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Abortion-rights advocates say voting is key to preserving abortion access in Pennsylvania

Hundreds of people gathered at the City-County in downtown Pittsburgh Friday at a rally opposing the Supreme Court's decision to overturn Roe v. Wade.

People filled the sidewalks, holding signs with slogans such as "Reproductive rights are human rights" and "My body,

my choice."

Abortion remains legal in Pennsylvania, but various political leaders told the crowd that preserving abortion access in the commonwealth was in the hand of voters.

Pennsylvania's Republican-controlled legislature has tried to restrict abortion several times, but Democratic Gov. Tom Wolf has blocked those efforts. However, his term ends in January.

"What this court is doing is saying you don't get to decide in one of the most important decisions you get to make," said Democrat Chris Deluzio, who is running against Republican Jeremy Shaffer in the 17th Congressional District. "

Deluzio encouraged the crowd to vote for Democrats in November.

Democratic congressional candidate Summer Lee told the crowd that as a Black woman, her rights have been under attack. She noted the high court's decision particularly impacts women of color, who have higher rates of maternal mortality.

However, Lee told the crowd they “shouldn’t vote blue no matter who." Instead, she advised them to pick candidates who would take actions such as expanding the Supreme Court and abolishing the filibuster.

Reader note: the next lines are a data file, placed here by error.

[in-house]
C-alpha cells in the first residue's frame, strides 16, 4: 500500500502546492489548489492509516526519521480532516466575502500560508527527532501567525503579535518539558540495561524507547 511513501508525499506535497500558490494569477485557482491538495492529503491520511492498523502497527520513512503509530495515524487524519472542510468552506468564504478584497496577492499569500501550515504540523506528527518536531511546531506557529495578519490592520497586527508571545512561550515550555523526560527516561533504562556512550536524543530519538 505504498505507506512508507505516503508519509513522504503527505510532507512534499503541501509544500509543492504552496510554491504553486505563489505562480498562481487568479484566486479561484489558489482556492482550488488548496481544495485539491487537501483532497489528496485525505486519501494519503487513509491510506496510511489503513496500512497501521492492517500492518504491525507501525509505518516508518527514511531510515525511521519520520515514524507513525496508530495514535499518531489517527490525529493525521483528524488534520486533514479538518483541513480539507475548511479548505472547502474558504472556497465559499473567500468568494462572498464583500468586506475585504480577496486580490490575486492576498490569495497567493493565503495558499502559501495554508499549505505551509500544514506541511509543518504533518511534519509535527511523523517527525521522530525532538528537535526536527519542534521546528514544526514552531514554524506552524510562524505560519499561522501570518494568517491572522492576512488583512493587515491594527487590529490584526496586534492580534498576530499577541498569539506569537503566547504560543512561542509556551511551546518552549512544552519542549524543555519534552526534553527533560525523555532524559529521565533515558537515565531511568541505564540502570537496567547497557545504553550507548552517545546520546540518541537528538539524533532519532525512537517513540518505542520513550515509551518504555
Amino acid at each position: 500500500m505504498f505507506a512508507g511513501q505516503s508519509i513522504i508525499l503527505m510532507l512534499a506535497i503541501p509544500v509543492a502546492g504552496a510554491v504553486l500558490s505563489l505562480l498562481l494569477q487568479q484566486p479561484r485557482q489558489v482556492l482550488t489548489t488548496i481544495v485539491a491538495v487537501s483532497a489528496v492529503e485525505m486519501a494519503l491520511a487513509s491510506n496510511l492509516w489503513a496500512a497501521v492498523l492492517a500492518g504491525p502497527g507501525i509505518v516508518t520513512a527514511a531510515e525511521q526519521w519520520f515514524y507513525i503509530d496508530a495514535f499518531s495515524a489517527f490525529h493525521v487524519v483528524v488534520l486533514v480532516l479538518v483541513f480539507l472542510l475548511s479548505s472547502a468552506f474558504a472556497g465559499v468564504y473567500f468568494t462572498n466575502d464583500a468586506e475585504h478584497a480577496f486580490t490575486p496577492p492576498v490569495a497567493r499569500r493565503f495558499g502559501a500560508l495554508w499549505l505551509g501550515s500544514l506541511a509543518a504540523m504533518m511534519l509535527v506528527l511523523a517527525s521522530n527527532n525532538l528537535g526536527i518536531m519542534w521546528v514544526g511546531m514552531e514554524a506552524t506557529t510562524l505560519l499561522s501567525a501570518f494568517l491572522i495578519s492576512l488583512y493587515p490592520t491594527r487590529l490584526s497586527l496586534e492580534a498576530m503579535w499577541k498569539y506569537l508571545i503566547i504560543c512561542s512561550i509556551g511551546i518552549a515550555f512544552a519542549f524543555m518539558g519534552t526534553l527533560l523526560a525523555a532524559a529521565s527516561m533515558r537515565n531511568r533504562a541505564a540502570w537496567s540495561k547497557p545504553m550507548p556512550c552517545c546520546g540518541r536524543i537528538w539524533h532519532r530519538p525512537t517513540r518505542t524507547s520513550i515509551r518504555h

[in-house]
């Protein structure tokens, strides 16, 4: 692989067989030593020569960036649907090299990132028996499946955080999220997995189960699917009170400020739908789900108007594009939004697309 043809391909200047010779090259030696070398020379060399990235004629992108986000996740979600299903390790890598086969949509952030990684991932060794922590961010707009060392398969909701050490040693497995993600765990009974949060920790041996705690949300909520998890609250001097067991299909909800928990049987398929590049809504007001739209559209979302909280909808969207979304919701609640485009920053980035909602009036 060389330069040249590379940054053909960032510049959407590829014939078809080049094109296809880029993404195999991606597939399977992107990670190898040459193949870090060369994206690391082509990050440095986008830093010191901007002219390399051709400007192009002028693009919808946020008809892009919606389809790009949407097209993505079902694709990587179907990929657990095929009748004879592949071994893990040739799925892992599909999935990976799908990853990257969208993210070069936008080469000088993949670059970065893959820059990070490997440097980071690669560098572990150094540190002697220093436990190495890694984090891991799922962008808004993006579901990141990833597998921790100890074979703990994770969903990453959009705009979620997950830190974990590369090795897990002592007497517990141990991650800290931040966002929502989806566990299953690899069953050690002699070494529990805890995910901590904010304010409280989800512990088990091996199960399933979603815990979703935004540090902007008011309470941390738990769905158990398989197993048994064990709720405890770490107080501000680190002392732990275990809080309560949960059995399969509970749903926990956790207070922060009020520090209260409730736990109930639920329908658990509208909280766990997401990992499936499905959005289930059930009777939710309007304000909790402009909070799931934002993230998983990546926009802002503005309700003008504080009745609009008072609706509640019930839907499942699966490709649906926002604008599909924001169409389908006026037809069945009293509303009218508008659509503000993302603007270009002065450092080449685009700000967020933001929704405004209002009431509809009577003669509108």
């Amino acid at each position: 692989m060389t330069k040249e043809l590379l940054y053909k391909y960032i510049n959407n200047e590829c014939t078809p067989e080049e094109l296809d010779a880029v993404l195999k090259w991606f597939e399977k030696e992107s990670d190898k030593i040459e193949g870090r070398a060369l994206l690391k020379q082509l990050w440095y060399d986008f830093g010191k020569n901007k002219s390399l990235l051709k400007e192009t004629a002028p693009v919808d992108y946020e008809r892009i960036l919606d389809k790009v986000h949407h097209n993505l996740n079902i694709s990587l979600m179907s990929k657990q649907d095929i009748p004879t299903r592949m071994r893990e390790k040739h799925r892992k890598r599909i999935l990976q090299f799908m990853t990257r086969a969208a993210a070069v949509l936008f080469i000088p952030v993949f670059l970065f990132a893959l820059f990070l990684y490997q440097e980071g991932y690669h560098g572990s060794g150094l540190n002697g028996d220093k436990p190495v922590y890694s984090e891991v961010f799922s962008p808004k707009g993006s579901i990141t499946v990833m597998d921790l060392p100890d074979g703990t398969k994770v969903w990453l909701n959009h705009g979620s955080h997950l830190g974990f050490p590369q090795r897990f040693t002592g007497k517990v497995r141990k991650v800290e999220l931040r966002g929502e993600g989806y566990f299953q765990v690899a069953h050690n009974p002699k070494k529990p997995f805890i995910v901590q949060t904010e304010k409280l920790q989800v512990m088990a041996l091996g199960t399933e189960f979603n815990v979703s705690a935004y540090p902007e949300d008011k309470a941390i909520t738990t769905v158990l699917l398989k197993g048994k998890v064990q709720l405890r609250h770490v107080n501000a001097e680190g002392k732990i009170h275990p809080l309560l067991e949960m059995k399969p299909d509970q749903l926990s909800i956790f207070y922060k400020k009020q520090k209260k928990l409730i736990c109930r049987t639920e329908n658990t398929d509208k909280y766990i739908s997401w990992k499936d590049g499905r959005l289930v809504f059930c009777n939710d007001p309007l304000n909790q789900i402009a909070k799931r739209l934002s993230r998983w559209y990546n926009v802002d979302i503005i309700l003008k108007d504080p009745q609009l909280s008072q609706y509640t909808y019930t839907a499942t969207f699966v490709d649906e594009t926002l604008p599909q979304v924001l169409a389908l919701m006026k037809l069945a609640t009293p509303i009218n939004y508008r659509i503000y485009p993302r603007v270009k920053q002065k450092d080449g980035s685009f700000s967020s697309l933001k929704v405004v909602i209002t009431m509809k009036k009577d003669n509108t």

Allegheny County Councilor Bethany Hallam noted that there recently had been "a lot of heavy days" and invited the crowd to scream with her.

Morgan Overton, a board member for Planned Parenthood of Western Pennsylvania and a candidate for the Allegheny County Democratic Committee, encouraged the crowd to vote regularly.

“We’re just one election away from the consequences of today becoming the norm," she said.

At a second protest at the City-County Building Friday night, speakers from the Abortion Defense Committee of Pittsburgh pushed back against the earlier calls to vote. Instead, they encouraged people to take action and donate to abortion funds and health clinics that perform abortions.

“State governments — both parties — have taken the right to abortion away from women, away from people, away from anyone that needs it. And we will not stand for it,” said Devon Adwoa, an organizer with the Abortion Defense Committee and Justice for Jim Rogers.

“We recognize that Roe v. Wade and so many other things — Black rights, trans rights, rights for the LGBT community have been won through fighting in the streets, so that’s exactly what we’re going to do today.”

Adwoa and other organizers led hundreds of people through the streets to protest in support of abortion rights. ” Before returning to the City-County Building, they chanted, “What solution? Revolution,” and “Free, safe and legal."

“[Abortion rights will be won] through fighting,” said Adwoa. “This will be done through action.”

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Julia Zenkevich